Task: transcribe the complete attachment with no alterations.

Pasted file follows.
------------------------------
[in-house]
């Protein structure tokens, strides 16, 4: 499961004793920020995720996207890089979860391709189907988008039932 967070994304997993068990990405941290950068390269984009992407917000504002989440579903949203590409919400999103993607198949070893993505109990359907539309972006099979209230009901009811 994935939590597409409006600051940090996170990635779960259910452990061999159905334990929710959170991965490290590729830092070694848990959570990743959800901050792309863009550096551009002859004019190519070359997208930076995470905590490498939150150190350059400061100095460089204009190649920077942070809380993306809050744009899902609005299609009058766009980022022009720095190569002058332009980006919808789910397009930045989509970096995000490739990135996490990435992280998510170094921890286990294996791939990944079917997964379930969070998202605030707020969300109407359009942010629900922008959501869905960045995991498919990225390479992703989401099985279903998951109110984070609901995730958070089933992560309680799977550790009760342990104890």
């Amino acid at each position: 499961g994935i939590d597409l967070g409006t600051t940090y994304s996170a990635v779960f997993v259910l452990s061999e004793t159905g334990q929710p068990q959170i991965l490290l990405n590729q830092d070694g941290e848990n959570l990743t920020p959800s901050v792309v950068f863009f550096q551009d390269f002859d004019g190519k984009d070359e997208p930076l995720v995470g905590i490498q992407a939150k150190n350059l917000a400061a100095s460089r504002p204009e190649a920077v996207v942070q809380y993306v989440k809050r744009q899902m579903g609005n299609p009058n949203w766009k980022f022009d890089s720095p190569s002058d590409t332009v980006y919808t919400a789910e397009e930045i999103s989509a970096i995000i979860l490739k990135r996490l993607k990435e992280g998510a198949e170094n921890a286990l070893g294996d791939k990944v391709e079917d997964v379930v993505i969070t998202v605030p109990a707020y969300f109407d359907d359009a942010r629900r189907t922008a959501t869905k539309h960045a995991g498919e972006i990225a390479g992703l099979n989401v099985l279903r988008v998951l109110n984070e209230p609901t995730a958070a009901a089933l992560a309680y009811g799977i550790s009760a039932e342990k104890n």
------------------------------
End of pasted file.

[in-house]
């Protein structure tokens, strides 16, 4: 499961004793920020995720996207890089979860391709189907988008039932 967070994304997993068990990405941290950068390269984009992407917000504002989440579903949203590409919400999103993607198949070893993505109990359907539309972006099979209230009901009811 994935939590597409409006600051940090996170990635779960259910452990061999159905334990929710959170991965490290590729830092070694848990959570990743959800901050792309863009550096551009002859004019190519070359997208930076995470905590490498939150150190350059400061100095460089204009190649920077942070809380993306809050744009899902609005299609009058766009980022022009720095190569002058332009980006919808789910397009930045989509970096995000490739990135996490990435992280998510170094921890286990294996791939990944079917997964379930969070998202605030707020969300109407359009942010629900922008959501869905960045995991498919990225390479992703989401099985279903998951109110984070609901995730958070089933992560309680799977550790009760342990104890």
């Amino acid at each position: 499961g994935i939590d597409l967070g409006t600051t940090y994304s996170a990635v779960f997993v259910l452990s061999e004793t159905g334990q929710p068990q959170i991965l490290l990405n590729q830092d070694g941290e848990n959570l990743t920020p959800s901050v792309v950068f863009f550096q551009d390269f002859d004019g190519k984009d070359e997208p930076l995720v995470g905590i490498q992407a939150k150190n350059l917000a400061a100095s460089r504002p204009e190649a920077v996207v942070q809380y993306v989440k809050r744009q899902m579903g609005n299609p009058n949203w766009k980022f022009d890089s720095p190569s002058d590409t332009v980006y919808t919400a789910e397009e930045i999103s989509a970096i995000i979860l490739k990135r996490l993607k990435e992280g998510a198949e170094n921890a286990l070893g294996d791939k990944v391709e079917d997964v379930v993505i969070t998202v605030p109990a707020y969300f109407d359907d359009a942010r629900r189907t922008a959501t869905k539309h960045a995991g498919e972006i990225a390479g992703l099979n989401v099985l279903r988008v998951l109110n984070e209230p609901t995730a958070a009901a089933l992560a309680y009811g799977i550790s009760a039932e342990k104890n």